A couple of years ago, The Republican, Springfield’s daily newspaper, reported on the spotty location and neglected grounds around the statue of Samuel Chapin in Merrick Park. The Puritan, named for Chapin, the Congregational minister who was a founding father of Springfield, is one of Augustus Saint-Gaudens’ most renowned works. It was unveiled in 1887, and a cast of the statue was displayed at international expositions and salons in Paris around the turn-of-the-century. I’ve been drawn to this Irish-born sculptor’s work for years, often making pilgrimages to his Robert Gould Shaw Memorial on Beacon Hill, and I’ve paid a couple of visits to the Saint-Gaudens National Historic Site in Cornish, NH. I would heartily endorse any efforts made to give greater prominence to The Puritan in downtown Springfield.
Speaking of Springfield, another of its native sons, the jazz great Phil Woods, will be featured at the Springfield Jazz and Roots Festival on August 9. Phil grew up in Springfield during the ‘30s and ‘40s with a group of fellow teens who read from jazz scripture (or as Phil puts it, “the music of the streets”) before making their mark in the world, among them Sal Salvador, Chuck Andrus, Hal Serra, and Joe Morello, the renowned drummer long associated with the Dave Brubeck Quartet. They traded on local legend in calling themselves The Springfield Rifles and woodshedded on Artie Shaw and Duke Ellington and Stan Kenton before discovering Charlie Parker. The teen-aged Woods was even treated to a slice of Bird’s cherry pie on one of his frequent Saturday jaunts to New York. But as Phil sings in his tune Hodges, “Before I heard/the music of Bird/the Rabbit/was my first habit.” Rabbit, in case you don’t know, was Johnny Hodges, the great alto saxophonist of the Duke Ellington Orchestra.
I recall a couple of choice Phil Woods moments whenever he comes to mind. One occurred around the 1999 Marciac Jazz Festival in France. I accompanied a WFCR travel group to the festival, and along the way was asked to speak about the Bay State’s jazz history. I rattled off the names of prominent Massachusetts natives like Hodges and Harry Carney and Jaki Byard before enthusing over Milford-born Henry “Boots” Mussulli. Boots, who died in 1967, was a great alto player who toured with Stan Kenton, jammed with Bird, and recorded with Serge Chaloff on Boston Blow-Up. But his name drew a collective blank from the travel group. So imagine our surprise when the following night at Marciac, Woods concluded his big band’s performance by naming all the cats on the band, then held his alto aloft and announced, “I’m Boots Mussulli!” Years later, when I mentioned this to Phil, he said, “I’m glad somebody got it.”
Woods offered an especially poignant memorial to Benny Carter in 2004. While performing in New York with Kenny Barron, Rufus Reid, and Billy Hart, Phil asked to have the mics turned off while he and Kenny played a duet. Carter, who died in 2003 at age 95, was a huge influence and great friend of Woods. In a recent issue of The Note, Phil recalled, “The first jazz pieces I ever played were Benny Carter transcribed solos…[My teacher] Harvey LaRose would teach me the chords of all of Benny Carter’s oeuvre. These were getting a little more complex than just playing a song.” Years later, Phil got the call from Benny to join Coleman Hawkins and Charlie Rouse for Carter’s 1961 masterpiece, Further Definitions, and he and Benny reunited for several dates and recordings in the mid-90’s. When recalling Benny before a hushed SRO crowd in January 2004, Phil proclaimed, “This is for ‘The King’,” then proceeded with a ravishing performance of Carter’s “Summer Serenade” that left few dry eyes in the house. (The King was the jazz world’s nickname for Carter, who never enjoyed the fame of Duke, Earl, and Count, but he was their equal among musicians.)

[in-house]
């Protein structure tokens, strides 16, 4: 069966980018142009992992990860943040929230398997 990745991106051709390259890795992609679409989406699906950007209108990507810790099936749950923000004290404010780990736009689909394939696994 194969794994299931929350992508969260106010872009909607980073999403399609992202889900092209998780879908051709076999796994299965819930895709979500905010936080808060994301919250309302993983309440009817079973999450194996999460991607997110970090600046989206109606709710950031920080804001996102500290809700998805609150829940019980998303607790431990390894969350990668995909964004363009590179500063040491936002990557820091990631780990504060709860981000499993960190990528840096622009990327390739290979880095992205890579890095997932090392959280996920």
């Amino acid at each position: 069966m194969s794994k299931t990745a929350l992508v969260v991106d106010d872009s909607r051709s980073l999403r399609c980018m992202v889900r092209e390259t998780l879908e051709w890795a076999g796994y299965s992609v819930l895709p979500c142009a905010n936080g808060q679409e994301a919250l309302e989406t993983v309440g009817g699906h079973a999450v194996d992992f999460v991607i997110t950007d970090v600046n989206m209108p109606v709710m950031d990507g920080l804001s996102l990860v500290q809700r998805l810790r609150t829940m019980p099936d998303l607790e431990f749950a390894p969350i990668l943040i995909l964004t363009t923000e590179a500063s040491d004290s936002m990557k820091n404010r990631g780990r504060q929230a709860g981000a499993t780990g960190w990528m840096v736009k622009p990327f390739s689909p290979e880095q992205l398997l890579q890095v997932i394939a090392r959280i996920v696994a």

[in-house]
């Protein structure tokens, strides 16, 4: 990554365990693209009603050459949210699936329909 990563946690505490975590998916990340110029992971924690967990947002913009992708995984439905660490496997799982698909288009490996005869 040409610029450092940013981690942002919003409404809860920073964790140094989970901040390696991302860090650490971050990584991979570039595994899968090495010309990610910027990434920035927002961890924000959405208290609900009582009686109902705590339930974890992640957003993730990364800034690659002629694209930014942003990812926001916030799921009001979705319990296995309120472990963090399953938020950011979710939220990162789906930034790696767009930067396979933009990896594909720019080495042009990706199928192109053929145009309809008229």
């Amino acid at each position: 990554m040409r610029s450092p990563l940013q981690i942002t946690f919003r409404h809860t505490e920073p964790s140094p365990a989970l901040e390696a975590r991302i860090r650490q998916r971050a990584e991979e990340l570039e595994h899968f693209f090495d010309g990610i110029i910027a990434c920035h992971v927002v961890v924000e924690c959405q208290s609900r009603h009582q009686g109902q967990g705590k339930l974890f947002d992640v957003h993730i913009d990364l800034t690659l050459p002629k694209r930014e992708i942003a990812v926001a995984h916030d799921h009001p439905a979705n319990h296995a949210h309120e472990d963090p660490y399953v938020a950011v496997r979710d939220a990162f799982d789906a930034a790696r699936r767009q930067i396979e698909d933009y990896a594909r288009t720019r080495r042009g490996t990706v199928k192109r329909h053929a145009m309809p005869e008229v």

In addition to his exquisite saxophone and clarinet playing, Phil Woods is a vivid storyteller, witty, self-deprecating, and candid. He gave an extensive interview to the Smithsonian Oral History Program in 2010 that’s now been published in two, lavishly-illustrated editions of The Note. Published out of the Al Cohn Memorial Jazz Collection at East Stroudsburg University in Pennsylvania, The Note is available free-of-charge, though subscriber donations help sustain it. Click here for more information, and by all means get your hands on Issues 55 and 56 to read Phil on his Springfield background, encounters with Bird and Dizzy Gillespie and Quincy Jones and Lennie Tristano, his iconic solos with Billy Joel (Just the Way You Are) and Steely Dan (Dr. Wu), and his droll recollections of touring the Soviet Union with Benny Goodman.
Here’s Phil and his living peer Clark Terry in a 1958 performance of Thelonious Monk’s Straight, No Chaser.
Here’s a master class with Phil, in which he declares that jazz as a profession is for those with “no choice. You gotta have the fire in the belly.” At 18:45, he recounts the seminal experience of hearing Johnny Hodges play “Mood to Be Wooed” with Ellington in Springfield around 1946. Woods turns 83 in November, and the fire’s still in him. Hear it for yourself when he appears with Greg Caputo’s hard-swinging big band on August 9 around 2 at Court Square in Springfield. He’ll be feted with a special hometown welcome, every word and cheer of which will be richly deserved. And while you’re marveling at Woods & Co, think of how cool it would be to have a statue of Philip Wells Woods standing beside Reverend Chapin on State Street.
[Note: This article has been revised and expanded from its original publication in 2011.]